5

The question has several underlying premises. The Catholic Church considers the Book of Wisdom to be canonical, i.e. it belongs to the Scripture. For Catholicism, infallibility of Scripture means "every part of Scripture is literally true". In Wisdom 9:8 (or else) the author claims to be Solomon. Premise 1 is of course true. Yet, notice that ...


5

What's missing in the above answers I think is perhaps a couple of concepts that we Orthodox take for granted, but may not be readily apparent to Westerners. First is the attitude towards Canon Law. In the West a law is a minimum, absolute standard. For example, if the speed limit is 55 and you drive 56, you're breaking the law. For the Orthodox the Canons ...


5

The 85th Apostolic Canon, ratified at the Quinisext Council in Trullo in 692, enumerated the list of Old Testament books: Let the following books be counted venerable and sacred by all of you, both clergy and Laity. Of the Old Testament, five books of Moses, Genesis, Exodus, Leviticus, Numbers, Deuteronomy; of Joshua the Son of Nun, one; of the ...


5

Undoubtedly we can say that Jesus' divine nature is omniscient, but your confusion could result from identifying Wisdom too closely with Jesus. In Luke 11:31-35, Jesus speaks of John the Baptist, himself and then Wisdom, but only in the third person and such terms that it would be difficult for us to think of her as his divine nature: Luke 11:31-35: "Then ...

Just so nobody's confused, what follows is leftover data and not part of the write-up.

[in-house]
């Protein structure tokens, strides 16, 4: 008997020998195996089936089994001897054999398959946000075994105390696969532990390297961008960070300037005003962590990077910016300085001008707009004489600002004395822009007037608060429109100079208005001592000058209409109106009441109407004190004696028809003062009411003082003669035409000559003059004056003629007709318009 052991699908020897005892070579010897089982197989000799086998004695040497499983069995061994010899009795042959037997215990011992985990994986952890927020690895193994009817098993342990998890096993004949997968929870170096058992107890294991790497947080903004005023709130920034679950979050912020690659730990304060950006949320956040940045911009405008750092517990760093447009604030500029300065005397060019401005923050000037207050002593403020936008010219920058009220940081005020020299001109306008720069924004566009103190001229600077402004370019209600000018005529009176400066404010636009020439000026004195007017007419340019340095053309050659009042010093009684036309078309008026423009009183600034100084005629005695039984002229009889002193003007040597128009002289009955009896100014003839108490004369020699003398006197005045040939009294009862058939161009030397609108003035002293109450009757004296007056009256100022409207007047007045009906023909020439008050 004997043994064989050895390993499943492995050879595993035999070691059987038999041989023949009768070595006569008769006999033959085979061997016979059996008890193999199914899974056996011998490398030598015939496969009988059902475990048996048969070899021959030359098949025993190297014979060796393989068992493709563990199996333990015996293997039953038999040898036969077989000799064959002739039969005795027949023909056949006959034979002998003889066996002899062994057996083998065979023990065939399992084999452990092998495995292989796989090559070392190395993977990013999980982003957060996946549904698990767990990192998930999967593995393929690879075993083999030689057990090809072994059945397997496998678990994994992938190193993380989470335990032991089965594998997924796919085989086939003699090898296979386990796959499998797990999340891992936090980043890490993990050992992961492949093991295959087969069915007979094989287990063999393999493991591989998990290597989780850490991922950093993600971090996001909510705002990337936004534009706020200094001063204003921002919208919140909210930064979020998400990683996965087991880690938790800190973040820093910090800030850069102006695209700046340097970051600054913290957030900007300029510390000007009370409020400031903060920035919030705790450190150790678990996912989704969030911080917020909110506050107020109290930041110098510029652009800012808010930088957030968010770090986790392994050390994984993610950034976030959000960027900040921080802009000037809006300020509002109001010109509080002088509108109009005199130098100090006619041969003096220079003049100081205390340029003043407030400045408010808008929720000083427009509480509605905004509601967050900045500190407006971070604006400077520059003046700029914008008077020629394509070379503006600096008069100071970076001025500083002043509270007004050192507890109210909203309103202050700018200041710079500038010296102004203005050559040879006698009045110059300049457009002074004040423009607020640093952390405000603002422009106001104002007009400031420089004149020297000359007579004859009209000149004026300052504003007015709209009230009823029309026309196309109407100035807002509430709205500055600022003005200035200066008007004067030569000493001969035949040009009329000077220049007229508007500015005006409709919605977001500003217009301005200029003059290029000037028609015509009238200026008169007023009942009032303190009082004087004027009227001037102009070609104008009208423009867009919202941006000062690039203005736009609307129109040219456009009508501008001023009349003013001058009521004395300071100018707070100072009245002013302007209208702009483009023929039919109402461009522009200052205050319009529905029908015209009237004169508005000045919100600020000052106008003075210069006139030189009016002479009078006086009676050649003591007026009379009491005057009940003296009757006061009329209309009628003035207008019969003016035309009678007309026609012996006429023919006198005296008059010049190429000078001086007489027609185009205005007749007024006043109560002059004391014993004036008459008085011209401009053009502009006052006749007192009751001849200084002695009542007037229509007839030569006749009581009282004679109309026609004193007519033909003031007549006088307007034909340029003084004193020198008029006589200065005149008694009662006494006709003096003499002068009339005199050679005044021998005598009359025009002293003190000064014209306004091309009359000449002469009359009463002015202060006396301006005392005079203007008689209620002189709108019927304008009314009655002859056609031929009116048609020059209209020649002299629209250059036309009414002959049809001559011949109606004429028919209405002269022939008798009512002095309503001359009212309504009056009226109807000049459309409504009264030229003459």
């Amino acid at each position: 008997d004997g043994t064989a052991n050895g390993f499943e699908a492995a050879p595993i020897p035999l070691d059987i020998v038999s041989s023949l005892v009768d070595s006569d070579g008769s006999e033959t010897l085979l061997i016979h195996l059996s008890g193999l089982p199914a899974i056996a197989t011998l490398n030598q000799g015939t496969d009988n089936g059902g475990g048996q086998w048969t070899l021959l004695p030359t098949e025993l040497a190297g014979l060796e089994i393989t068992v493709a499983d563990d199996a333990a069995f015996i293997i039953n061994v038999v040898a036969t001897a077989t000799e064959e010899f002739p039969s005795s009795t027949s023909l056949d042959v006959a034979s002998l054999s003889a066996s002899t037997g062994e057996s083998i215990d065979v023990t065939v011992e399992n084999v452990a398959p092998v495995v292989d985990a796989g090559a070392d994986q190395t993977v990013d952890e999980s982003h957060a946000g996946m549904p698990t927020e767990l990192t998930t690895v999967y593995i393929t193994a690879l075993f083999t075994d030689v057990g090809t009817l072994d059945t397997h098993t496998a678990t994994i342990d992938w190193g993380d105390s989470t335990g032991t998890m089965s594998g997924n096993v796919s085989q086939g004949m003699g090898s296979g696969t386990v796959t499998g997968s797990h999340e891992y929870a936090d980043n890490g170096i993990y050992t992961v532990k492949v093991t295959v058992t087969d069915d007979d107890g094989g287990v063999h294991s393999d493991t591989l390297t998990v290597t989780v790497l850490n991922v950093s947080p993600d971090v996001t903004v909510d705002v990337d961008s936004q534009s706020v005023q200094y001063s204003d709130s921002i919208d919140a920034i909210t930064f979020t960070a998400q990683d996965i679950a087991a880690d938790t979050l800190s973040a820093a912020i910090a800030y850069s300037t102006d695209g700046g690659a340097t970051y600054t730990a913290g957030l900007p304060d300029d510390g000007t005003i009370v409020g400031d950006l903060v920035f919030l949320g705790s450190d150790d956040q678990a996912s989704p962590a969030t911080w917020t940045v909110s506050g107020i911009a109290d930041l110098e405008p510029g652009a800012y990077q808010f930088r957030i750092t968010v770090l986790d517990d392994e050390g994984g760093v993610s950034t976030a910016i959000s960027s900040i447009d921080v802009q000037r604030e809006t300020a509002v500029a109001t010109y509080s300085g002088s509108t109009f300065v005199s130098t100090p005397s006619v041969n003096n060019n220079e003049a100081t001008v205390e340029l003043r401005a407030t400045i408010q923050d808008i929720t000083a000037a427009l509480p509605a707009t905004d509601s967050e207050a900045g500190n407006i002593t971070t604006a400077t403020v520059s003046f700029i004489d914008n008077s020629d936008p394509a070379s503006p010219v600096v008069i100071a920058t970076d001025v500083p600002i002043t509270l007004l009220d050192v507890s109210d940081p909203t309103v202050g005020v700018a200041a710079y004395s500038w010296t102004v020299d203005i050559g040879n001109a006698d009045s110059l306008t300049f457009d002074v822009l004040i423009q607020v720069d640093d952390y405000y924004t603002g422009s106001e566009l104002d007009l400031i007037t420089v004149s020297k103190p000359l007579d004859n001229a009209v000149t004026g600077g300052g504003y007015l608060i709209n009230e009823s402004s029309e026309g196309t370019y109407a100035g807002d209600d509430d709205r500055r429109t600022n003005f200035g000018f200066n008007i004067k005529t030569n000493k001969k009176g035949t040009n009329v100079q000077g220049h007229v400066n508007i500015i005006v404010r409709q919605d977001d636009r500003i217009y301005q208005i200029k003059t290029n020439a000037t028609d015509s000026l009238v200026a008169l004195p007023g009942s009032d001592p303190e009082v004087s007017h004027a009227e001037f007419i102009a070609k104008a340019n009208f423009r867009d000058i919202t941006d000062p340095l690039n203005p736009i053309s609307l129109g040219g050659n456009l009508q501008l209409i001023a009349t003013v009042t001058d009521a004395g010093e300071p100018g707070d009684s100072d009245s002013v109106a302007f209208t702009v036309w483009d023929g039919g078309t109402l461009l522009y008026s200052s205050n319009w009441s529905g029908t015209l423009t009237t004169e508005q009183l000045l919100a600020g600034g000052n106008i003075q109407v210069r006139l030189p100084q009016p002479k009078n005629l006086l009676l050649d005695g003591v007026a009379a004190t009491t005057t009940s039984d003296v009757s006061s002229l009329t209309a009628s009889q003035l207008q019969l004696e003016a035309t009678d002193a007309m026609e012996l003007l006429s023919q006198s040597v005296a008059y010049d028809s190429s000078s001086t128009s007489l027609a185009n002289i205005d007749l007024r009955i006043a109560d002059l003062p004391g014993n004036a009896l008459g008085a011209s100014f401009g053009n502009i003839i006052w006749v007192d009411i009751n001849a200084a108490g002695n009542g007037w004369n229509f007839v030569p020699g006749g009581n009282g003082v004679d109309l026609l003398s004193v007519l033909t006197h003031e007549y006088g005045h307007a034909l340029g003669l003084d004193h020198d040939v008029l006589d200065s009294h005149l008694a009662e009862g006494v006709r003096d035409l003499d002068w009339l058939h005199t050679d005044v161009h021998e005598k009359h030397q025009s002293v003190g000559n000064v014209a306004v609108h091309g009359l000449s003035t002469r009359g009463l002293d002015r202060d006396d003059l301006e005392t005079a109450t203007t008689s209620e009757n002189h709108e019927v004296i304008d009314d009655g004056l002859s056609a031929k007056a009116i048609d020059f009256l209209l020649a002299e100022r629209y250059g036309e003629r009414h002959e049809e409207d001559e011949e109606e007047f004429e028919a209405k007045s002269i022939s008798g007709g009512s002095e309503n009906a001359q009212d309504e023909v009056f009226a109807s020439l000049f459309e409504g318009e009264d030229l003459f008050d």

5

Matt. 6:19-20 - Jesus' statement about laying up for yourselves treasure in heaven follows Sirach 29:11 - lay up your treasure. Matt.. 7:12 - Jesus' golden rule "do unto others" is the converse of Tobit 4:15 - what you hate, do not do to others. Matt. 7:16,20 - Jesus' statement "you will know them by their fruits" follows Sirach 27:6 - the fruit discloses ...


5

The Protestants rejection of the deuterocanonical books being equal to Holy Scripture is based primarily on Jerome's Helmeted Preface: Jerome, in his Prologue to the Books of the Kings This preface to the Scriptures may serve as a helmeted [i.e. defensive] introduction to all the books which we turn from Hebrew into Latin, so that we may be assured ...


4

Source: Royalty Jr., R. M. (2004). Don't Touch This Book!: Revelation 22:18-19 And the Rhetoric of Reading (in) The Apocalypse of John. Biblical Interpretation, 12(3), 282-299. Someone has done a thesis on this topic. The author's thesis is that: ...how Revelation reads from the scriptures and how it attempts to con(trol) its audience functions as part ...


4

tl;dr: There is no record of the Council of Nicaea defining the Canon of Scripture. It is not clear what Jerome meant. The Catholic Encyclopedia's entry for the Book of Judith summarizes what we know, stating St. Jerome, while rejecting in theory those books which he did not find in his Hebrew manuscript, yet consented to translate Judith because "the ...